We had eleven pm dancing on the deck, only glow sticks and Christmas style outdoor lights to illuminate us. It was our family and my parents, and it was glorious.

We’re back at my old home today, my mother’s current home, the place I grew up that looks oh so different these days. Suzy was dropped off at the airport yesterday. As I type, she is probably fast asleep in Bristol, jetlag ruining all her plans to clean and organize and just be alone.

Me and the kids have six days left here, and I believe this week will hit temperatures high enough to make all my prophecies about how hot America is come true. We have no set plans, but I am going to try to force myself to relax about not ‘wasting’ any time. I feel like I should visit every place, suck all the marrow out of all the Michigan bones, live wild and free and crazy. Rich and dripping.

In reality, Grandma’s House is probably as exciting to the kids as many other things we could (and some, which we will) do. Yesterday after the airport, we visited my grandmother’s youngest sister. She and the kids hit it off straight away, which made me only mostly happy, with a hint of sadness for the relationship they may have had with the woman I tell them stories about. My aunt pressed three dollars into each of their hands – and it was like watching a little me, getting cold hard currency from her, from my grandparents, from other relatives no longer with us. She told them to spend it, to buy whatever they wanted, to not save it.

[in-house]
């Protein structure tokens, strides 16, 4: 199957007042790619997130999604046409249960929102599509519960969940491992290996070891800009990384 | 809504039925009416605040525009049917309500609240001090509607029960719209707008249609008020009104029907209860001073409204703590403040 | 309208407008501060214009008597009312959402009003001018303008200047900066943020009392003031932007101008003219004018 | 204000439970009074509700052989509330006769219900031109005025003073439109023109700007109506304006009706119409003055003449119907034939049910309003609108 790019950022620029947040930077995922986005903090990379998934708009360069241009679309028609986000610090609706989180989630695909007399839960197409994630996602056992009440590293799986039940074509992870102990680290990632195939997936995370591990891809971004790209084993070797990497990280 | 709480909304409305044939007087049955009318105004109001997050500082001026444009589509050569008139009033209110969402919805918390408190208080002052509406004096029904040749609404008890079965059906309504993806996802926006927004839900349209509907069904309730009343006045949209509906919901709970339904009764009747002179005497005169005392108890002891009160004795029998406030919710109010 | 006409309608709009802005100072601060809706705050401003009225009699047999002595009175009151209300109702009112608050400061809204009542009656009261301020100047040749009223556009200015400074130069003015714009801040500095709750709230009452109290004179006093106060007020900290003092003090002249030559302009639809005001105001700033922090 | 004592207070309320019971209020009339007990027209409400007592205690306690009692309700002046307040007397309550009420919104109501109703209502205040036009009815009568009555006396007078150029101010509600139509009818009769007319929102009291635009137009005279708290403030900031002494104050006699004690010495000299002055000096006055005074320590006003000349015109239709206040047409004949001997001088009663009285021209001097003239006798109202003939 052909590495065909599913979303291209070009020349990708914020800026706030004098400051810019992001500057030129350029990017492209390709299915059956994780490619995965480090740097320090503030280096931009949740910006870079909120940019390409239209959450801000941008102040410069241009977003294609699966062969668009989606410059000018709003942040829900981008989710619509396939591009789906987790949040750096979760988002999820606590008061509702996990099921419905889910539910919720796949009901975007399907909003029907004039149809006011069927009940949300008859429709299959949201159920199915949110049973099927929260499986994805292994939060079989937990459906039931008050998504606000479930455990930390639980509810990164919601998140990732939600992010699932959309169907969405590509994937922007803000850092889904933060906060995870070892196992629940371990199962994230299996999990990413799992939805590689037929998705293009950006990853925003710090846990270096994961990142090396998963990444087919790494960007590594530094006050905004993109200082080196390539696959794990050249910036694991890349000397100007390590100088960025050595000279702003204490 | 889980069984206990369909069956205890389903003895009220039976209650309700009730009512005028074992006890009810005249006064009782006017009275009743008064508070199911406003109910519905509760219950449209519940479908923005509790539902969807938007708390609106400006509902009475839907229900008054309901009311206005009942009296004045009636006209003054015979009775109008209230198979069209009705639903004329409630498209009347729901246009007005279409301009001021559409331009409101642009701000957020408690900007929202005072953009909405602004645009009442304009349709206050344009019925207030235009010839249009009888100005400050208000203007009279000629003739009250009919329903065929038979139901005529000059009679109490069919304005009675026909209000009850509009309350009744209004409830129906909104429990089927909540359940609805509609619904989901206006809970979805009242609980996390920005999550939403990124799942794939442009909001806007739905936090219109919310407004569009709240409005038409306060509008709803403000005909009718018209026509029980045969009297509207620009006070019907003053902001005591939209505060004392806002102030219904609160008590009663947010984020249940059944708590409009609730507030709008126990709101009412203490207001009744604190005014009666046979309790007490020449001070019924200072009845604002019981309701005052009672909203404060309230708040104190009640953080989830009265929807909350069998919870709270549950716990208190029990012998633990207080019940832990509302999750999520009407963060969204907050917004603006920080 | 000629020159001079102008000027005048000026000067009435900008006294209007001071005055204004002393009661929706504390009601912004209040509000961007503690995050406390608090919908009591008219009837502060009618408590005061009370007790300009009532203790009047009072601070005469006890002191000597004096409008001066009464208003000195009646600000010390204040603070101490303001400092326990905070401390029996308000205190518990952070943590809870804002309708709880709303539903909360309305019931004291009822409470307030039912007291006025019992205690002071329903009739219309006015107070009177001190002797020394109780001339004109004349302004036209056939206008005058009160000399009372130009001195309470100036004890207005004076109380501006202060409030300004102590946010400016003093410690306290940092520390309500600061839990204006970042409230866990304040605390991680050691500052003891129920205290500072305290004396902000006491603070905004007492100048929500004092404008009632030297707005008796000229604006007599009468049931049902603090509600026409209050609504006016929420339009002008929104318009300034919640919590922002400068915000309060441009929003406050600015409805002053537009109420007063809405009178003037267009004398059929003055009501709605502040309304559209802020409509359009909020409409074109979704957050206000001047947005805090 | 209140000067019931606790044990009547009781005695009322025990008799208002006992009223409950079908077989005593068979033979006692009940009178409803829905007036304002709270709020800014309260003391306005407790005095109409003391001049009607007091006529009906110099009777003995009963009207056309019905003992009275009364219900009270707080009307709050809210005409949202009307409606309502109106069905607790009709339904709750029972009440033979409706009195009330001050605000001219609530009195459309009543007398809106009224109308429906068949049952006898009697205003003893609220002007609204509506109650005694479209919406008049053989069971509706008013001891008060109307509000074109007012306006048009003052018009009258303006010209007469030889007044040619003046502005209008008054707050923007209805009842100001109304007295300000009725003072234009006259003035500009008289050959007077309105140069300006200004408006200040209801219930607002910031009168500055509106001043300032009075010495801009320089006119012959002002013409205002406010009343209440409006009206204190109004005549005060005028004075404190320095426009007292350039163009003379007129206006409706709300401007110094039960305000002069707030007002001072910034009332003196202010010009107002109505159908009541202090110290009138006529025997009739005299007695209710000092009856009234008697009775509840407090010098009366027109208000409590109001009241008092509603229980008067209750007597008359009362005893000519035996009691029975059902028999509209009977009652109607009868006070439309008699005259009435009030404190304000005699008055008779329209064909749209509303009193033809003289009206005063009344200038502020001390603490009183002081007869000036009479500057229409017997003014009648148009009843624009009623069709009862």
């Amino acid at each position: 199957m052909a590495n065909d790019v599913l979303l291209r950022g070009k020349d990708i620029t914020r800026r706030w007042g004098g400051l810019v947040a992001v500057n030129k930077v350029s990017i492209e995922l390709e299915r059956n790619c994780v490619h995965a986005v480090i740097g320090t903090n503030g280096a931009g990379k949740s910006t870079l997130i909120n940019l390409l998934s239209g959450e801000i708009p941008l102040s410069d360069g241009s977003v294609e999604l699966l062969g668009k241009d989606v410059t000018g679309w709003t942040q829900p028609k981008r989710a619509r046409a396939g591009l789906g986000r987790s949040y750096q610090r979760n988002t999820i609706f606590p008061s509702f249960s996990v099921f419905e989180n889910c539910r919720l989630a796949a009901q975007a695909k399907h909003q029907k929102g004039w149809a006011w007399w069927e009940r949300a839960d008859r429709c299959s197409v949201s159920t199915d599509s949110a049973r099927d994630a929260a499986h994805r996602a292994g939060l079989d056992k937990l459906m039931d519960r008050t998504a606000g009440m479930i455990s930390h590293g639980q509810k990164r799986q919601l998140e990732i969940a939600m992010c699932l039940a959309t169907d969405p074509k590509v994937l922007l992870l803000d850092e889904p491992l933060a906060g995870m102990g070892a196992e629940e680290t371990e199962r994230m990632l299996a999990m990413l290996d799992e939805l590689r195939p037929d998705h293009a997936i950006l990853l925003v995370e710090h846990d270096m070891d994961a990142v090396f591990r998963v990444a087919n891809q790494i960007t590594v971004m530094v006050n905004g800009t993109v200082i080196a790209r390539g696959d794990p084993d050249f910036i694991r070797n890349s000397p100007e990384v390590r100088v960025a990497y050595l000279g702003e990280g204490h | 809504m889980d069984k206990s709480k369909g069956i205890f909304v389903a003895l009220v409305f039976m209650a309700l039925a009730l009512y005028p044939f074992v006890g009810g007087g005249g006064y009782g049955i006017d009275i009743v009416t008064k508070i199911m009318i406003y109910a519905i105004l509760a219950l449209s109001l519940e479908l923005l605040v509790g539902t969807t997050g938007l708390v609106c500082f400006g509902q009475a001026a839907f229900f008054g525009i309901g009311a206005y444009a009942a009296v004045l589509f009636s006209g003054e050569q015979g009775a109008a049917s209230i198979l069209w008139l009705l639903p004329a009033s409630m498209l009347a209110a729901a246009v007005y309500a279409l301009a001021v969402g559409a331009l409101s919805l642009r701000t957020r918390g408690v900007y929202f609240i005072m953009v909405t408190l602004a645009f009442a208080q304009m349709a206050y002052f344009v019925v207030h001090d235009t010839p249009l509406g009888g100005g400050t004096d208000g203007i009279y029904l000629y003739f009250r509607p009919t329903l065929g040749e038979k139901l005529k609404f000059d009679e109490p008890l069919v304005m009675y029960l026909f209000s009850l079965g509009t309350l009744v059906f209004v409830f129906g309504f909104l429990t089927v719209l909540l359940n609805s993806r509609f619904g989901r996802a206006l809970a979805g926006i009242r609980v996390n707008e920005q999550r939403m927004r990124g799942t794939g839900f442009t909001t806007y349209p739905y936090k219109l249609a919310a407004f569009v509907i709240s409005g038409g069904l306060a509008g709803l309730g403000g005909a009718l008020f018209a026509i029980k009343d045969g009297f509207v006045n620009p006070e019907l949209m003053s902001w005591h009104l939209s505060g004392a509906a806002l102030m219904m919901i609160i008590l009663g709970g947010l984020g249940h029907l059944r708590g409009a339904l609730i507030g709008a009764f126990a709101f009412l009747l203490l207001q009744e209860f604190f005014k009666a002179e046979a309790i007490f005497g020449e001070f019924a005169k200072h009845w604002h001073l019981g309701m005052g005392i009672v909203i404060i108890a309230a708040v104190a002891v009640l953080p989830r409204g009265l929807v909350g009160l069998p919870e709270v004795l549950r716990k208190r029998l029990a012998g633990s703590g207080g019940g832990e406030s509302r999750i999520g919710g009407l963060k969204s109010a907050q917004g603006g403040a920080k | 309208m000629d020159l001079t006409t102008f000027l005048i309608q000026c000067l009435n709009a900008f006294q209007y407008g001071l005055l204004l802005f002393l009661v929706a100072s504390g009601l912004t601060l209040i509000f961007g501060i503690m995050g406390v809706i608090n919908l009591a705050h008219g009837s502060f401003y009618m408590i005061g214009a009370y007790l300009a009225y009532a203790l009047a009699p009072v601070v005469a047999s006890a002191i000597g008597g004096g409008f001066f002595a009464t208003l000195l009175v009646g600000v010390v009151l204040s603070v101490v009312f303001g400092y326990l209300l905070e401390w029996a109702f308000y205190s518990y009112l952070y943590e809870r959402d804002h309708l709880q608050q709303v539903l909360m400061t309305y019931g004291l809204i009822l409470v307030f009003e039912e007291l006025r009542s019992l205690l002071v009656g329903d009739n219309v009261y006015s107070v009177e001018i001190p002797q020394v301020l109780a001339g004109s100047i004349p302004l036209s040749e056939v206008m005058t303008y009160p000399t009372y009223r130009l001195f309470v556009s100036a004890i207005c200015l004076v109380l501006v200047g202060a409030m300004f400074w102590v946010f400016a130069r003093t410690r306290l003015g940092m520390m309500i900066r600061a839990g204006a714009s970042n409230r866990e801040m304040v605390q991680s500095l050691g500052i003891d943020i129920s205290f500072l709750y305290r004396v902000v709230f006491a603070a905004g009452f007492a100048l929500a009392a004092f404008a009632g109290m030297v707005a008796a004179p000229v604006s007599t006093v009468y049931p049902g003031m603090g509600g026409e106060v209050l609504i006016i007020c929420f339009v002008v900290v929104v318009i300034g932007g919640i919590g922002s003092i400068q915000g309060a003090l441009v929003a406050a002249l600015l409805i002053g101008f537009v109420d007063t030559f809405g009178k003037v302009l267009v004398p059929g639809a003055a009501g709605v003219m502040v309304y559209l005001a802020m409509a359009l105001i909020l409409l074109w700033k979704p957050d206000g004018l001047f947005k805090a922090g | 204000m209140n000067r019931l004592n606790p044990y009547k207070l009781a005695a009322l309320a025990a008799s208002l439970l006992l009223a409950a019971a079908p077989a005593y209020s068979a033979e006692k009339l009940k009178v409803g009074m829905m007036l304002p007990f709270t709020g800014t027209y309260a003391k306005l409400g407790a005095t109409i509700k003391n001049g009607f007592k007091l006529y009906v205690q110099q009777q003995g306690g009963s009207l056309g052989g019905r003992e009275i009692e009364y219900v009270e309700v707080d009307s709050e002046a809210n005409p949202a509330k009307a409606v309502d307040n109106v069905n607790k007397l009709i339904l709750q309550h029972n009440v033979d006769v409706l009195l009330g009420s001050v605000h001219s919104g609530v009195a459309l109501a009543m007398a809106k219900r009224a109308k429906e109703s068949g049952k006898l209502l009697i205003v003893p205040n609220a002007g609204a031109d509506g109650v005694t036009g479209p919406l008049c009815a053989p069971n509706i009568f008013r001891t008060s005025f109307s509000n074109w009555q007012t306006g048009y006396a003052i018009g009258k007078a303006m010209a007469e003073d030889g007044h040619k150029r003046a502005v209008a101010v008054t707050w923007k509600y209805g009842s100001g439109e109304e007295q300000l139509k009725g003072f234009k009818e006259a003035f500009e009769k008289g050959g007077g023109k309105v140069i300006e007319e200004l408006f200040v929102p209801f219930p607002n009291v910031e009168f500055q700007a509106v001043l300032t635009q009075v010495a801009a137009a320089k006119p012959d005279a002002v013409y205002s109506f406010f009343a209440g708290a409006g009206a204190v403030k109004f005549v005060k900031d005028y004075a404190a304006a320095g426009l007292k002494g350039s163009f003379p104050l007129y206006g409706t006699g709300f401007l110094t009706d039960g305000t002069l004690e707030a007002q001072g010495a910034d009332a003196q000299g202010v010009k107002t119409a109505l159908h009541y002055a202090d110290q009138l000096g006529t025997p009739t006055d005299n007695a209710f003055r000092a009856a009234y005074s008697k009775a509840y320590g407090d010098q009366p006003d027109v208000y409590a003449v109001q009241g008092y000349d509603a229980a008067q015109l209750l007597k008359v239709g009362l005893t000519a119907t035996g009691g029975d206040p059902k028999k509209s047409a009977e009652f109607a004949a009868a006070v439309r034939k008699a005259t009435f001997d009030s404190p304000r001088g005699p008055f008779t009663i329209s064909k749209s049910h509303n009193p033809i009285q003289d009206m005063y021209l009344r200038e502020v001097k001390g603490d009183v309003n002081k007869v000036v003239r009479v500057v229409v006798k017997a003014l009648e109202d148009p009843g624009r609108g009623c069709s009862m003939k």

So my mom took them to a dollar store. For those not in America, it is just as it sounds. A store where everything is a dollar. And it’s not ALL cheap shit. I swear.

S was careful. She knew she could only get three things. Then my mom said, no, it’s okay, you should each get five. Then ten. Then the phrase that will long live in their young minds – get whatever you want!

You can see why S declares each day that we have here ‘the most awesome day of my life.’ It just keeps getting better.

Tang Soo Do.

The kids were told off several times tonight (in a nice way) for cuddling during Tang Soo Do. It would be one or the other’s turn to punch and kick stuff, and they were too busy hugging.

The teacher was like, ‘What are you doing?’

S exclaimed, ‘Cuddling!’

After class, the teacher was hanging around while all the kids were getting shoes on, etc. S went up to say thank you, and the teacher replied, ‘You’re welcome. You did really well tonight. But the two of you need to stop cuddling! Cuddles at home, kicking and punching at Tang Soo Do!’

It was at that point that I chose to inform her that the mainstay of their recent home activity is, in fact, punching and kicking.